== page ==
7

Okay, first off, yes I have read many many articles (Should I use px or rem value units in my CSS?) and forums about this.

I know that 1px is not a physical pixel but rather a CSS pixel, and rem is basically the same as em, but it is relative to the root element (hence the r in rem - root), rather than the parent element. em itself is equal to the size set in the document, and it is popular due to the scalability in comparison with pixel, which cannot be scaled.

In all articles I read that everyone loves rem, and it should be used for font-size in modern browser, but also use px as a fall back for IE8 and lower. I see the main reason people use rem is so that the size scales better and is more "mobile friendly". Now suddenly I read articles saying that all modern browsers support viewport, so scalibilty is no longer that big of an issue.

Then I read to properly convert rem to px and vice versa, we can use html { font-size: 62.5%; } which then turns 1rem to 10px.

So after all this confusion, if scalibilty is no issue because of viewports and 1rem is converted to 10px via html 62.5%, plus I will use pixels as a fall back anyway, then why use rem in the first place and not just stick with pixel? I don't see any advantages of using rem anymore.

Or did I miss some major advantage of rem?

  • The thing about CSS is there are no real correct answers apart from the once that work correctly and may paths can make things work correctly. If you enjoy using PX the build your website using PX. REM is a newer standard and is not really recognised by older browsers as I am lead to believe. Also this question is a bit of a duplicate of stackoverflow.com/questions/11799236/… – Andrew May 21 '15 at 13:19
  • 3
    1rem is not the same as 10px with font-size 62.5%. By default it may be in some browsers, but you can't trust that. px is px, always. rem is relative to font-size, always. – Sami Kuhmonen May 21 '15 at 13:23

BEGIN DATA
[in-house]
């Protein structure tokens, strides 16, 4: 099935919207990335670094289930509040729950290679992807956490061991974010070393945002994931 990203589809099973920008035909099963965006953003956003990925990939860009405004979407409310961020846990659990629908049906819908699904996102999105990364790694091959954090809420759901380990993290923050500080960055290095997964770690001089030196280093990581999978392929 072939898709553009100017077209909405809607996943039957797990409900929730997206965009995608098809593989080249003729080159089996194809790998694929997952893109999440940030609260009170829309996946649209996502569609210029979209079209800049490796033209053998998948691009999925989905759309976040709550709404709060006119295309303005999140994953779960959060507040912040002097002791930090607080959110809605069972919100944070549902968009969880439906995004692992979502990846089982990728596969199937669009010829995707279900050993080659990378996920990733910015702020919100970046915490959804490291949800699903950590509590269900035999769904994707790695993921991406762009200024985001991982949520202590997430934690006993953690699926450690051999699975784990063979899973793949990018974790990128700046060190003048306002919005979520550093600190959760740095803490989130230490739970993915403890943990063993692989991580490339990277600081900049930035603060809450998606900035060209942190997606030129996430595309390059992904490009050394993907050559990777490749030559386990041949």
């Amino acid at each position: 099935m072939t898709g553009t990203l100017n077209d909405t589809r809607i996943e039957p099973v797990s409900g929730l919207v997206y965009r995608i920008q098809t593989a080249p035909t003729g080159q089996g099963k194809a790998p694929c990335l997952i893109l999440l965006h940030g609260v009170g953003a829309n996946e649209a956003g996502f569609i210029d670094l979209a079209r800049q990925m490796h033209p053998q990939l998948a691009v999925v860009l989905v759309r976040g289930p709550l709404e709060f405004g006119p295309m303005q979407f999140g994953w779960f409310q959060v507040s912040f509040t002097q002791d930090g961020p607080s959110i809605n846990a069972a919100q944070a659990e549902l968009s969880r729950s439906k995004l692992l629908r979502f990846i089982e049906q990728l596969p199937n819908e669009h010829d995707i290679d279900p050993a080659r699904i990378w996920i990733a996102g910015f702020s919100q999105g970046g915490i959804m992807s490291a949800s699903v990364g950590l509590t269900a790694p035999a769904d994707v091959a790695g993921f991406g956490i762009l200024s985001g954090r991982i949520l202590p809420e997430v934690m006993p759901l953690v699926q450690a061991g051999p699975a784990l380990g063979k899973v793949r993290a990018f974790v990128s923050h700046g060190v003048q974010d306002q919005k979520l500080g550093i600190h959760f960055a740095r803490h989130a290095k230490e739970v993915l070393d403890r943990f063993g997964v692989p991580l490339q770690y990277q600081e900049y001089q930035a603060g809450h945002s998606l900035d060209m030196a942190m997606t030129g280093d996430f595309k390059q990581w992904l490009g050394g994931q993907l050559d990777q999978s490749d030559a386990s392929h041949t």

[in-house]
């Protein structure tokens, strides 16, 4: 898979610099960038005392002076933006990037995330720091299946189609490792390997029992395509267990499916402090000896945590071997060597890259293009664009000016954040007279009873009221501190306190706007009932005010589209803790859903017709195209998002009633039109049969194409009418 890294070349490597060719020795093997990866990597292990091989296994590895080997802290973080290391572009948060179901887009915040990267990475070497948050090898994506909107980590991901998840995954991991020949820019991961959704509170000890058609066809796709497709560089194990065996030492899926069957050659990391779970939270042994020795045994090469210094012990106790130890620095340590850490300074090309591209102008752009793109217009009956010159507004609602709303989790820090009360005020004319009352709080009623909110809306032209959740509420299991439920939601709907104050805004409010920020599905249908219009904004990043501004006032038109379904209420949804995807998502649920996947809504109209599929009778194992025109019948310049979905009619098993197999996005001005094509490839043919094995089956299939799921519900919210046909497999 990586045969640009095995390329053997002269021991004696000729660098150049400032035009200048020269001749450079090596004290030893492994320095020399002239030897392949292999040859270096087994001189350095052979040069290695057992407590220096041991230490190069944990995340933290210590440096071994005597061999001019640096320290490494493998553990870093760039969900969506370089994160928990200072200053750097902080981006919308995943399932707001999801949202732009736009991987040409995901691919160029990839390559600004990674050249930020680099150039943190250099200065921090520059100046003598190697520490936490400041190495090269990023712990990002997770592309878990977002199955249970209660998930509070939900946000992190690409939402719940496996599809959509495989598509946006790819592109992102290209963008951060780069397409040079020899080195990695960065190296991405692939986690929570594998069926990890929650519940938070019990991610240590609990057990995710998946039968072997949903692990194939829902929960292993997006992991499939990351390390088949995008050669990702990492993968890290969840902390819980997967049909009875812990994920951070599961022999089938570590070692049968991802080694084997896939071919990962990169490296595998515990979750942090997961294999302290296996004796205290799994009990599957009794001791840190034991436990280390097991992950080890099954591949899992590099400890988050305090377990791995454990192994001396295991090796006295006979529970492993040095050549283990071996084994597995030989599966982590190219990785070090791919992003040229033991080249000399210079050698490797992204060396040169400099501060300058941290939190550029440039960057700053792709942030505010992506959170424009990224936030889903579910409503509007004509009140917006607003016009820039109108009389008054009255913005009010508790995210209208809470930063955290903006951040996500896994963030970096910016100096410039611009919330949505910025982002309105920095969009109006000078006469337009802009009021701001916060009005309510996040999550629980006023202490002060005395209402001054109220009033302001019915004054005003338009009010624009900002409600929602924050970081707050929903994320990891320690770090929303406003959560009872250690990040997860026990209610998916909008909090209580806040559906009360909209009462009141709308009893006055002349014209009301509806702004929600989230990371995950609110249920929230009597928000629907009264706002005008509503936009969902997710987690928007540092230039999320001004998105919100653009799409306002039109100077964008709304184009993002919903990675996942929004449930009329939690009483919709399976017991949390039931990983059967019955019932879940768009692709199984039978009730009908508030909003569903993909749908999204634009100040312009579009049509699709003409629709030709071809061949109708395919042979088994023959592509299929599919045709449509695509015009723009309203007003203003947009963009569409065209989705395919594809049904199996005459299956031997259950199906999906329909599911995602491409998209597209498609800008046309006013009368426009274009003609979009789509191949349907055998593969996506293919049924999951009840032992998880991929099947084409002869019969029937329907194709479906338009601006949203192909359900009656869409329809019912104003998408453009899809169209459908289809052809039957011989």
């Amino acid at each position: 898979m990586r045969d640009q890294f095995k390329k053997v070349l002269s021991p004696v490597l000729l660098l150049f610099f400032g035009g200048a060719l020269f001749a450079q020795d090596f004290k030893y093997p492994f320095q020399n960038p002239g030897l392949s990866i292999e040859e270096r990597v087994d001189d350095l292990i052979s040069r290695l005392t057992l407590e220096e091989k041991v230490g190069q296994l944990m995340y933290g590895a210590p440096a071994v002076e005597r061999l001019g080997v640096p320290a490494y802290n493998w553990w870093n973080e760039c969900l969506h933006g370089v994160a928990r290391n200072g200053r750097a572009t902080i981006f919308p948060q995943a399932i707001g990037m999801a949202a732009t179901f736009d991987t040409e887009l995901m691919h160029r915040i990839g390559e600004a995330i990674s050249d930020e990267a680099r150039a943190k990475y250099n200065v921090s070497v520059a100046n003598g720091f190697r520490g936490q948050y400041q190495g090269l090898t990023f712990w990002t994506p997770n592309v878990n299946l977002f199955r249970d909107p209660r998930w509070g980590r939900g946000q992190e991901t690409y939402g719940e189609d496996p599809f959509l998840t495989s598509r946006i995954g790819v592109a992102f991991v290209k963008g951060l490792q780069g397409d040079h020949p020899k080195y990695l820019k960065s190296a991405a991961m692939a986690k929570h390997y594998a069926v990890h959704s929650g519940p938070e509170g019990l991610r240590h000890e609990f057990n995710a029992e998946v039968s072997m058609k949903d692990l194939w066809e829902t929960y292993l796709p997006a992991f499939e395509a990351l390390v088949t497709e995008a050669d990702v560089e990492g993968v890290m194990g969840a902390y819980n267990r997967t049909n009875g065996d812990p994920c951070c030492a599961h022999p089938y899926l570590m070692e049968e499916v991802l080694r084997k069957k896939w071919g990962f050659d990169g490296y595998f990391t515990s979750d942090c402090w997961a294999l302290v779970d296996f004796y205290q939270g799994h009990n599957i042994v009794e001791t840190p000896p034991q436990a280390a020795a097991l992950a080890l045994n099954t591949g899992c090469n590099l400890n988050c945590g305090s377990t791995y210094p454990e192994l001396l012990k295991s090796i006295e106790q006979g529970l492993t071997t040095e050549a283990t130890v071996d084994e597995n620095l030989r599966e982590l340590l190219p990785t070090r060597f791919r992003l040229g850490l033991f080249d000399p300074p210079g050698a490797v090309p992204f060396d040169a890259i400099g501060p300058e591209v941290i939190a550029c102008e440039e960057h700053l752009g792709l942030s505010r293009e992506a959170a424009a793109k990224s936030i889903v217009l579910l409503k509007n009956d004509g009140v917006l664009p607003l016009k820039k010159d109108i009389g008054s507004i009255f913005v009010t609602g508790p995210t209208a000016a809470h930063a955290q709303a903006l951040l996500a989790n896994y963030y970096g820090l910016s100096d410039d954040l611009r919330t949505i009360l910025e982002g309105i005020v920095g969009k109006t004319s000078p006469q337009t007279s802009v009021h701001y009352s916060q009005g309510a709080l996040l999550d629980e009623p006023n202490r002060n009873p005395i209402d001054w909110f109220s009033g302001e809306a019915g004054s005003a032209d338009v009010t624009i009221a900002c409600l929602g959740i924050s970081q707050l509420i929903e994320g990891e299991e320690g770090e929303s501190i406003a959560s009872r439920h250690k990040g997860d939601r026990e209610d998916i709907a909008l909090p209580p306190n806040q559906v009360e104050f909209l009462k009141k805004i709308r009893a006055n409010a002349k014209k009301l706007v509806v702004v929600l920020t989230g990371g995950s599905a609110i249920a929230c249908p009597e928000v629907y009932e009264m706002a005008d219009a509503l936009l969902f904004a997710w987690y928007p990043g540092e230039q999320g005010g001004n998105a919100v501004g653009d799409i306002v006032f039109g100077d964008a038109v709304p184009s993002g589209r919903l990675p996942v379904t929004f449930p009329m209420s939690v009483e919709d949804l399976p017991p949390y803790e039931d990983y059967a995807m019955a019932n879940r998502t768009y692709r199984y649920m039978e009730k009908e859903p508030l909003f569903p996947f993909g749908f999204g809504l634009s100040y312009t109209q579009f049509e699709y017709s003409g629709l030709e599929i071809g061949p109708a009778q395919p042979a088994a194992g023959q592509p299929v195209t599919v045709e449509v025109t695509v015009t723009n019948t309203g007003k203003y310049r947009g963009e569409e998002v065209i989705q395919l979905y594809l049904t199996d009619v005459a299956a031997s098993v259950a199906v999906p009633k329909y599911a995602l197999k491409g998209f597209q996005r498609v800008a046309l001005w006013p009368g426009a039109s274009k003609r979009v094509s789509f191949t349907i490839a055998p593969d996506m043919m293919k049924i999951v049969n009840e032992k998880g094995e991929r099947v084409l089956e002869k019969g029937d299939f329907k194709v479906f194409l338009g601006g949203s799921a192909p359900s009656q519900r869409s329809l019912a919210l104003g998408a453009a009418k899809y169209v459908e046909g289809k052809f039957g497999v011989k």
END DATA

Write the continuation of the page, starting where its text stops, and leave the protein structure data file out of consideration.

• @ Sami Kuhmonen This is strange, because you are contradicing every article I read about rem. They all say 62.5% is the same as 1:10 ration of rem to px. I tested it in all top 5 browsers and on my iPhone and they all seem the same with 62.5% – Kevin M May 21 '15 at 13:47
  • @ Andrew thanks. That's the same post I linked in my question ;) But my question is still unanswered. The whole web developer community makes that big fuzz about rem and I don't understand why you should use rem when everyone seems to scale it down by using 62.5% which then equals 1rem = 10px on a view port of 1.0. It seems to me like it's totally defeating the point of using rem in the first place. – Kevin M May 21 '15 at 13:52
  • 1
    Possible duplicate of Should I use px or rem value units in my CSS? – Josh Burgess Mar 7 '18 at 21:12
5

So after all the research, I came to the conclusion that the only advantage of rem, is that users who use a bigger default font-size in their browser setting, will get the font-size scaled properly, while px will not scale. In other words, using rem for font-size, adds support for Accessibility to your website.

To sum up:

  • rem is a way to add support for Accessibility to your website.
  • Keep in mind, most users use zoom instead of font-size change in their browser and phones, because zoom easier to access.
  • Browser zoom has additonal affect on em, in other words, it scales rem and px equally.